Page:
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Gary Washburn

Celtics looked unprepared and disorganized in loss to Nets

Grant Williams is a step behind Kevin Durant of the Nets. a problem that plagued all the Celtics in a preseason loss to Brooklyn.Maddie Meyer/Getty

The Celtics open the season with the two best teams in the Eastern Conference and look completely unprepared for the challenge.

Yes, it’s the preseason. And there are no titles or awards for the team with the best record or most impressive performance, but the goal in these exhibition games is to amass enough positive stretches of basketball, enough momentum-building moments that allow an indication that all the training camp work and instruction has been effective.

The Celtics have had no such moments.

Friday’s 113-89 loss to the Brooklyn Nets, who will be back here at TD Garden on Christmas Day for real, had few encouraging moments. Boston looked befuddled and confused on offense and didn’t appear to read the scouting report on defense.


Kevin Durant: He’s a shooter who flourishes on pull-up jumpers.

Kyrie Irving: an above average 3-point shooter and playmaker.

Joe Harris: an elite 3-point shooter.

The Celtics players didn’t get any of these memos and just a few days before the season opener against the Milwaukee Bucks, this is a concern. Jayson Tatum looks as if he’s trying too hard to be a superstar. Jaylen Brown made several defensive miscues, and also looked frazzled on offense, and Marcus Smart started the game by attempting five 3-pointers in the first four minutes. He missed all five.

“We’ve got to play a lot better than we have,” Celtics coach Brad Stevens said. “I think that ultimately we have to make sure we’re building the right habits every time we’re taking the court.”

The outcome meant nothing but Brooklyn, with Irving and Durant finally healthy, looks months ahead of the lethargic Celtics. Irving, in his first game back in Boston since his unceremonious exit, scored an easy 17 points in 28 minutes, looking completely comfortable.

Durant scored 25 points, and it appears as if the Celtics had no idea who he was before the Achilles’ injury. On multiple occasions he was allowed to pull up for open jumpers. In two sequences, he used his long first step to drive past Smart for an easy two-handed dunk.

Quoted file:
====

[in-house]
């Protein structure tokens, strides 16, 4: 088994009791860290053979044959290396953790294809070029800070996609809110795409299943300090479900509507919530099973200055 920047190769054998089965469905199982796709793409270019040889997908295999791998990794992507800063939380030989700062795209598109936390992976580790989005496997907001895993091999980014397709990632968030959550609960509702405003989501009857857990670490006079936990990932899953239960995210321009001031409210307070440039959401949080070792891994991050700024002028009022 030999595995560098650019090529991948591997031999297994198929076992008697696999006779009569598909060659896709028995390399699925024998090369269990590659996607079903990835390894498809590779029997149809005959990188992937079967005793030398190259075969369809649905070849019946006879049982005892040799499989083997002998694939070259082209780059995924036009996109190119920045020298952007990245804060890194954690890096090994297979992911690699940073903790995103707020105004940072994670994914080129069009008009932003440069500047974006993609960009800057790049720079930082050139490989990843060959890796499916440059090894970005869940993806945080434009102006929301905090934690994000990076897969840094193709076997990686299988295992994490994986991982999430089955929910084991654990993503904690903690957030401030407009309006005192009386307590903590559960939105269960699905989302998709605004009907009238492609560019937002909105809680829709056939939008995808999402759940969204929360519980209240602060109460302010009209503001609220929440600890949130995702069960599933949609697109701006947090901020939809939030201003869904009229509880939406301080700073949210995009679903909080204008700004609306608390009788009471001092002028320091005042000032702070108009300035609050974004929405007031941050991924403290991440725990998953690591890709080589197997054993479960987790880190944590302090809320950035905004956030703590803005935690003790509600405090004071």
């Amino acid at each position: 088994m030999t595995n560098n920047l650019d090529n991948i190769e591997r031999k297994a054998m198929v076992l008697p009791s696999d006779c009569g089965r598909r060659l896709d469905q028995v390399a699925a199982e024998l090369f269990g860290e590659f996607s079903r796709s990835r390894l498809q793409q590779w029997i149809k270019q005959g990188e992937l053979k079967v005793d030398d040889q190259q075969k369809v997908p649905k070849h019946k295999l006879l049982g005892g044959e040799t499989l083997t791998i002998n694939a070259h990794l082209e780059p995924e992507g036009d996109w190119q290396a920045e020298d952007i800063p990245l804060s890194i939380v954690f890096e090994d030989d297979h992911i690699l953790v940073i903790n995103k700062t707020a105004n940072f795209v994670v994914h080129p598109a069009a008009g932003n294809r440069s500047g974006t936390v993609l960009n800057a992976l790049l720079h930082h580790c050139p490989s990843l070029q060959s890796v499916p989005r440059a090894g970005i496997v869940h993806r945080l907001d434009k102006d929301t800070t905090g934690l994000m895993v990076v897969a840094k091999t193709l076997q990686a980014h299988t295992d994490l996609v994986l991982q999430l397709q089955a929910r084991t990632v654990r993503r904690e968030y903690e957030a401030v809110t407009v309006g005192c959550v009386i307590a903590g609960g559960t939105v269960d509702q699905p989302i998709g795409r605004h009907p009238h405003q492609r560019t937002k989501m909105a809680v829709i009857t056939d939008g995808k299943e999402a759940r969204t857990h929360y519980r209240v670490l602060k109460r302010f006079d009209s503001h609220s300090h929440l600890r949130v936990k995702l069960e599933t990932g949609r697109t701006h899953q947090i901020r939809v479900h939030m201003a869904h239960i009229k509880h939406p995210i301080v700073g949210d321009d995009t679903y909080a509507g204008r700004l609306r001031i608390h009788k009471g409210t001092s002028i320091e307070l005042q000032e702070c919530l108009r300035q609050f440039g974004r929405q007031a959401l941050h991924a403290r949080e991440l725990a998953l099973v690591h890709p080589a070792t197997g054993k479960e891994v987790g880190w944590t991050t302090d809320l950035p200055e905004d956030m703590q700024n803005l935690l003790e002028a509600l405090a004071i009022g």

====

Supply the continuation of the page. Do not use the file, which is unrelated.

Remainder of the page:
The Celtics players didn’t appear too dismayed by their performance. They were joking on the sideline in the fourth quarter trailing by 30, but Stevens didn’t exactly want his team to have to pull a 180 when the regular season begins. He wanted something to build on.

As of now, the Celtics look like a team missing two starters. Tristan Thompson went through a pregame workout and appears close to make his Celtics debut. He should start over Daniel Theis, whose bad luck and mistreatment by the officials seems to have spilled into this season.

What’s infuriating about this season is that the Celtics could have really used four or five preseason games because there are so many players trying to eke out roles and gain confidence. Stevens again started Javonte Green as an experiment and he didn’t attempt a shot in 10 minutes.

With Stevens toying with the lineups, the starters look confused. Smart has assumed the role as a third scorer and that’s not good news for the Celtics. He needs to concentrate on defense and taking the open three, not every open three.

Teams such as Milwaukee and Brooklyn are going to punch first, and the Celtics can’t ease themselves into games or rely on Tatum and Brown splashing threes to keep up. That’s lazy basketball, exactly the style they’ve been playing in these two preseason games.


“I’m not worried, I’m not worried at all,” Brown said. “I believe in our system, our coaching staff and the guys that we have. We’ve just got to come out and get a rhythm, get a feel for playing with each other. Obviously we’ve got some guys that are out, and obviously we’ve got some guys that are stepping into some new roles and we’re just going through that process. It’s a long season, we all know that.”

The inclination is to take these past two listless performances seriously but the primary message the Celtics should digest is the overall improvement of the Eastern Conference. The Celtics will no longer take the court as the most talented team on most nights, especially without Kemba Walker. They will have to work feverishly from the tip, setting a defensive tone, using their athleticism to push the pace and score easy buckets.

The Celtics will have to replace their talent with work ethic. They made a habit of starting slow last season and it cost them several games. Entering this new season, they have to be more focused on beating their opponent because their opponent is more focused on beating them.

It was just the second and final game of an abbreviated preseason, but the Celtics did have to face trailing Brooklyn -- another Eastern Conference contender -- by as many as 36 points on Friday.John Tlumacki/Globe Staff

Brooklyn made a statement Friday. They weren’t going through the motions. Coach Steve Nash used just enough of Irving and Durant to let the Celtics, and the rest of the league, know they have perhaps the best tandem in the East and they are far from reaching their peak.


“Brooklyn, give them a lot of credit, those guys are good but we have a lot of room for improvement,” Brown said. “That’s one thing when you are in the Celtics organization, you can’t be counted out. There’s a fight about this city. There’s a fight about this organization. We’re gonna come out and fight. We’re small, but we’re going to come out and fight.”

Now that the Celtics have acknowledged they are at a disadvantage on some nights, especially against loaded teams such as Brooklyn, they can respond by playing harder and with more fortitude. If not, it’s going to be a long season.

Gary Washburn is a Globe columnist. He can be reached at Follow him @GwashburnGlobe.